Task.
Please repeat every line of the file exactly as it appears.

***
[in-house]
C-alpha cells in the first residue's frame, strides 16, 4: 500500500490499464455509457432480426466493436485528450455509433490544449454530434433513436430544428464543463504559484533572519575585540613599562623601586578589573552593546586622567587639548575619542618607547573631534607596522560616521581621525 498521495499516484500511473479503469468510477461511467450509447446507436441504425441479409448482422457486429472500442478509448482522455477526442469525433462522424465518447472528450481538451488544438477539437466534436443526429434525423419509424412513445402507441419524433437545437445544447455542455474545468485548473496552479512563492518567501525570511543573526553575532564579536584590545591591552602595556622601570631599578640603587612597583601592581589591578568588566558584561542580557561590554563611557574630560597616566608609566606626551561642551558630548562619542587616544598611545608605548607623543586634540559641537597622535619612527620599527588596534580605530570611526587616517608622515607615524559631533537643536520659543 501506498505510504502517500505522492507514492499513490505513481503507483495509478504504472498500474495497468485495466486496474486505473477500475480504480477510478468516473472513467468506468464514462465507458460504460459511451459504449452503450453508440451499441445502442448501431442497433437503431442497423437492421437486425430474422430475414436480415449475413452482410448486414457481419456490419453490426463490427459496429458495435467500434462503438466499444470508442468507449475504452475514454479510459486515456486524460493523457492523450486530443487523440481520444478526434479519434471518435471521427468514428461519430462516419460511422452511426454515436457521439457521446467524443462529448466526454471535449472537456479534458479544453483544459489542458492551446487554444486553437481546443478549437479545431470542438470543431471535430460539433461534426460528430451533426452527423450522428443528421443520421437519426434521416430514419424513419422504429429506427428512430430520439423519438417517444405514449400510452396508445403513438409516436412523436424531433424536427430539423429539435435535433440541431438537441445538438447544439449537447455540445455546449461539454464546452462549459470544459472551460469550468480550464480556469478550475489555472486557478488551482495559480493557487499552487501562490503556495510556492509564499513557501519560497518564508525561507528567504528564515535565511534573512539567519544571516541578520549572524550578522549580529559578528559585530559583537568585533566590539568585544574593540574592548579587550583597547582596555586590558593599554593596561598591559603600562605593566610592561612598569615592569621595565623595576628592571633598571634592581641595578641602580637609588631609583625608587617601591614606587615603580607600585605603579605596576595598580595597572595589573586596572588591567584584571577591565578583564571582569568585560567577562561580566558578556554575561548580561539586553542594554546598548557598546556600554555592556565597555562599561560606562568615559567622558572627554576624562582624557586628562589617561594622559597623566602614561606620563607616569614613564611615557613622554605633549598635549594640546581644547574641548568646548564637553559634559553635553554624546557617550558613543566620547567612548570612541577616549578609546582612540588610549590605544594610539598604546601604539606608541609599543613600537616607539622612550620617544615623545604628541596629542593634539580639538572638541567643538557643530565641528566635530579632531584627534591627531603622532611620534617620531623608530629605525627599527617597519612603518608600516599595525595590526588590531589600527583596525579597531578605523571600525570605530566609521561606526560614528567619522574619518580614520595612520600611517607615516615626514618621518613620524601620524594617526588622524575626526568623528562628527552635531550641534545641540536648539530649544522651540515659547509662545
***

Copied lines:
[in-house]
C-alpha cells in the first residue's frame, strides 16, 4: 500500500490499464455509457432480426466493436485528450455509433490544449454530434433513436430544428464543463504559484533572519575585540613599562623601586578589573552593546586622567587639548575619542618607547573631534607596522560616521581621525 498521495499516484500511473479503469468510477461511467450509447446507436441504425441479409448482422457486429472500442478509448482522455477526442469525433462522424465518447472528450481538451488544438477539437466534436443526429434525423419509424412513445402507441419524433437545437445544447455542455474545468485548473496552479512563492518567501525570511543573526553575532564579536584590545591591552602595556622601570631599578640603587612597583601592581589591578568588566558584561542580557561590554563611557574630560597616566608609566606626551561642551558630548562619542587616544598611545608605548607623543586634540559641537597622535619612527620599527588596534580605530570611526587616517608622515607615524559631533537643536520659543 501506498505510504502517500505522492507514492499513490505513481503507483495509478504504472498500474495497468485495466486496474486505473477500475480504480477510478468516473472513467468506468464514462465507458460504460459511451459504449452503450453508440451499441445502442448501431442497433437503431442497423437492421437486425430474422430475414436480415449475413452482410448486414457481419456490419453490426463490427459496429458495435467500434462503438466499444470508442468507449475504452475514454479510459486515456486524460493523457492523450486530443487523440481520444478526434479519434471518435471521427468514428461519430462516419460511422452511426454515436457521439457521446467524443462529448466526454471535449472537456479534458479544453483544459489542458492551446487554444486553437481546443478549437479545431470542438470543431471535430460539433461534426460528430451533426452527423450522428443528421443520421437519426434521416430514419424513419422504429429506427428512430430520439423519438417517444405514449400510452396508445403513438409516436412523436424531433424536427430539423429539435435535433440541431438537441445538438447544439449537447455540445455546449461539454464546452462549459470544459472551460469550468480550464480556469478550475489555472486557478488551482495559480493557487499552487501562490503556495510556492509564499513557501519560497518564508525561507528567504528564515535565511534573512539567519544571516541578520549572524550578522549580529559578528559585530559583537568585533566590539568585544574593540574592548579587550583597547582596555586590558593599554593596561598591559603600562605593566610592561612598569615592569621595565623595576628592571633598571634592581641595578641602580637609588631609583625608587617601591614606587615603580607600585605603579605596576595598580595597572595589573586596572588591567584584571577591565578583564571582569568585560567577562561580566558578556554575561548580561539586553542594554546598548557598546556600554555592556565597555562599561560606562568615559567622558572627554576624562582624557586628562589617561594622559597623566602614561606620563607616569614613564611615557613622554605633549598635549594640546581644547574641548568646548564637553559634559553635553554624546557617550558613543566620547567612548570612541577616549578609546582612540588610549590605544594610539598604546601604539606608541609599543613600537616607539622612550620617544615623545604628541596629542593634539580639538572638541567643538557643530565641528566635530579632531584627534591627531603622532611620534617620531623608530629605525627599527617597519612603518608600516599595525595590526588590531589600527583596525579597531578605523571600525570605530566609521561606526560614528567619522574619518580614520595612520600611517607615516615626514618621518613620524601620524594617526588622524575626526568623528562628527552635531550641534545641540536648539530649544522651540515659547509662545